You Don't Have to Justify Not Traveling
I've been writing this blog a little over two years now. And while I'll be the first to admit that I occasionally get off on a tangent, it's probably fair to say that I primarily write about travel.
Most of my friends and coworkers know that I write this blog, but when I first meet new people it sometimes takes awhile for them to learn about Sarah Going. And when people figure it out, they do something in common that is so odd to me I felt compelled to write a post about it.
They start justifying why they don't travel.
Choosing not to travel doesn't require an excuse.
Let's start with the obvious: you don't need to justify not traveling. Because in general, you don't need to justify anything you choose to do with your money or your time. And if you choose to do something other than travel, that is 100% your business.
Personally, I'll go further than saying your money and your time are your business. I want you to spend both in the way that makes you most happy. If you don't choose to travel, and you are happy with all the things you buy and do instead of traveling, then I am happy for you.
You should spend your money the way you want to spend it.
Even before anyone starts justifying their decisions to me, my primary assumption is that they prioritize their money the way they want to prioritize it. Because that is my primary assumption about everyone. After all, if you are an adult who earns your own money, you have the power to decide how it is spent.
I read a lot of travel blogs, so I know why the sentence I wrote above may be met with some raised eyebrows. There are a lot of articles in this travel blogging space that make a primary assumption that the reason people don't travel is because they are in some way incapable of making adult decisions. The articles will go so far as to tell you that you should not spend your money on anything that isn't travel, and if you do, you must be a corporate drone who has been brainwashed.
Now my eyebrows are raised. I write about topics I find interesting that I think add to the discussion, like whether or not experiences make us happier than material purchases and the fact that there still seem to be misconceptions about how expensive travel is. But I'm writing to provide information that an adult can use to make their own decisions.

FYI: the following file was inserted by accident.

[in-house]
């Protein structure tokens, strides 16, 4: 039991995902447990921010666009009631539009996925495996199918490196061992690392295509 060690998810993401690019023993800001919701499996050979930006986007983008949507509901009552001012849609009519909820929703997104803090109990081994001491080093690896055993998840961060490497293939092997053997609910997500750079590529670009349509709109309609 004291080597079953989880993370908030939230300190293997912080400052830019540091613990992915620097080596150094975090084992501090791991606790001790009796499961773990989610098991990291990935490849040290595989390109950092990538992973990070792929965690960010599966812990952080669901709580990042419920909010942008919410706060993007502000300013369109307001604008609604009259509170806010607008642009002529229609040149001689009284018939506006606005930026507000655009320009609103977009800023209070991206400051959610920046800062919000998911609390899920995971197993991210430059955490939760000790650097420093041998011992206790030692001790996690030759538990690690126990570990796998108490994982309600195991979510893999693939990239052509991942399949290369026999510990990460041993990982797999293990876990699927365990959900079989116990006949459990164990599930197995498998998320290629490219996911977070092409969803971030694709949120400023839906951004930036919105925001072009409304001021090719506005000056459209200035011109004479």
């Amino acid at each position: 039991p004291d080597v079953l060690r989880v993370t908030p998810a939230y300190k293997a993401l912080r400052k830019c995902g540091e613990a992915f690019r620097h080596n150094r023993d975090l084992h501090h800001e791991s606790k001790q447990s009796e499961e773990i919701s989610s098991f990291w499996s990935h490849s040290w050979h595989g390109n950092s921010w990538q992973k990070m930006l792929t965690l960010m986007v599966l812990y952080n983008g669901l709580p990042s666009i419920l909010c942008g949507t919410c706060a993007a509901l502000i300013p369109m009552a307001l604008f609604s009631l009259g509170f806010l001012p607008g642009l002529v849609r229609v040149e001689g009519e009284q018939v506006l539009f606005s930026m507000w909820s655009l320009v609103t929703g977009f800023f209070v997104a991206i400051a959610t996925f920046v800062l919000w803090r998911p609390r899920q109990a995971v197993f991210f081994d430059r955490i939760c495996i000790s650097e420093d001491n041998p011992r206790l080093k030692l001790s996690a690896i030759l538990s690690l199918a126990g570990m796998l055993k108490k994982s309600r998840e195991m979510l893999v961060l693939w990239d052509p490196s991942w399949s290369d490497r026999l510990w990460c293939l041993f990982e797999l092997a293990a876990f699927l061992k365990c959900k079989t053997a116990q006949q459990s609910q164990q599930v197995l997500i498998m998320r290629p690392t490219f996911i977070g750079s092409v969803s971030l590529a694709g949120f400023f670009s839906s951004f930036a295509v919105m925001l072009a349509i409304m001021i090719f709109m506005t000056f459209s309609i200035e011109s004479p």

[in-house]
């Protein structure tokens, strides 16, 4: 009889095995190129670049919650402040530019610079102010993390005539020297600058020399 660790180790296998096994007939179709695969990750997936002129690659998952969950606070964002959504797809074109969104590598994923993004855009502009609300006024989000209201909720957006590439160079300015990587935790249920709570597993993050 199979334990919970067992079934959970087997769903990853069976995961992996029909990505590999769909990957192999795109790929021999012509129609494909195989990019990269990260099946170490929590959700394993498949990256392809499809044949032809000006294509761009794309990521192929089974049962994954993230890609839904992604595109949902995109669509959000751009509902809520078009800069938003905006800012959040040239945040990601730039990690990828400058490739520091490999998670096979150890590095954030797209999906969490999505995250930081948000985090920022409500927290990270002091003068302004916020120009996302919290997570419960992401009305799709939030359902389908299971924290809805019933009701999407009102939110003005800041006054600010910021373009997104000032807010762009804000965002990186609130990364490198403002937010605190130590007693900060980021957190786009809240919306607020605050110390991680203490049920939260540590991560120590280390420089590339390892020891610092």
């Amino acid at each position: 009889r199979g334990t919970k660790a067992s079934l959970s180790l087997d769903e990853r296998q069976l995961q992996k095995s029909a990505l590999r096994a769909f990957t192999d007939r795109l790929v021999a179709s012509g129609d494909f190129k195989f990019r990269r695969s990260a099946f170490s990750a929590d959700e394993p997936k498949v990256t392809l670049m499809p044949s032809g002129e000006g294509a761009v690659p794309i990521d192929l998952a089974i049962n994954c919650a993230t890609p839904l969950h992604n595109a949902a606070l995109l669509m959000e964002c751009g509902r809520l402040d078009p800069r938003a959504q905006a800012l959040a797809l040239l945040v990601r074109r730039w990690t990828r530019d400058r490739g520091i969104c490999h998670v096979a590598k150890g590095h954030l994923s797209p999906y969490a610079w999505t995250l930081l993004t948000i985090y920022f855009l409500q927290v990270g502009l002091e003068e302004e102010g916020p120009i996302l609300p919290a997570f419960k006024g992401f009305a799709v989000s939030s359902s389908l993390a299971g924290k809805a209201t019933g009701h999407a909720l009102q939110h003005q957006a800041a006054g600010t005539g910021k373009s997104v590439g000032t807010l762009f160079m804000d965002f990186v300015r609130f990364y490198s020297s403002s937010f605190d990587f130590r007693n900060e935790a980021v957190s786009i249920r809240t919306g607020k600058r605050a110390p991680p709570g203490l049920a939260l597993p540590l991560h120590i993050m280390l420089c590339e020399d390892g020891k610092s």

I'm not telling anyone they should travel or they'll be unhappy.
Because I don't know every human being in the universe personally.
And neither does anyone else who is writing a travel blog in the year 2018.
You should also spend your time the way you want to spend it.
I feel like we often discuss how to balance competing priorities for our money, but we don't always talk about how the things that are competing for our time can prevent us from traveling. What it means to travel if you have a full-time job that in any way limits your ability to take time away from work is that you have a very limited number of days to cover everything you need to do in the year.
If you are in the U.S. and plan to have a baby this year, you probably aren't going to be taking any international trips. Because you'll likely need every vacation day you have if you want to take time off work for maternity leave.
If you have a family member or friend you are close to that is getting married, graduating, or celebrating any other significant life event, you'll probably want to use your vacation time to celebrate with them this year.
And that is your choice to make.
If you actually want to spend your money and time on travel but don't, you're welcome here too.
I'm running a risk bringing up this last category, and that is the reason I brought it up last… almost as a disclaimer. I read a lot of travel blogs, so I understand why people automatically think that they need to justify not traveling. Because a lot of travel blogs I read are glorified attack ads against people who have the audacity to do anything with their money and time except travel.
Those "corporate drones" who are "wasting their life" working for "the man" must just be too stupid to realize travel is actually life-changing and easy and cheap, so maybe the travel blog you write attacking them for their life choices will break them out of their shells once and for all, right?
There is a category of people who actually want to travel, but haven't yet. They want to spend their money and time on travel, above all other priorities. But they don't, for a variety of reasons. Most travel blogs I read assume this is the only category of people that exist. They then make an assumption that bullying these people will somehow help them to spend their money and time on travel, since that is what they want to do.
But I don't think bullying helps.
There are perfectly legitimate reasons to be timid about international travel, and solo travel in particular, if you've never done it before. And there is so much conflicting information about planning a trip and where to go and when to buy flights and virtually every detail of travel that you can think of online, it's no wonder to me that people get intimidated. My goal for the content I write is to provide honest, actionable information that you can use if you want to travel but haven't yet.
But if you choose not to use that information, and/or choose not to travel right now (or ever), you're welcome on this blog too.
And you'll never owe me any justification for your decisions.
Or anyone else, for that matter.
If there is ever any type of content that would help you plan a trip that you can't find elsewhere, or any questions you have that you can't find answers to, please let me know and I'll do what I can to help. And as always, thank you for reading!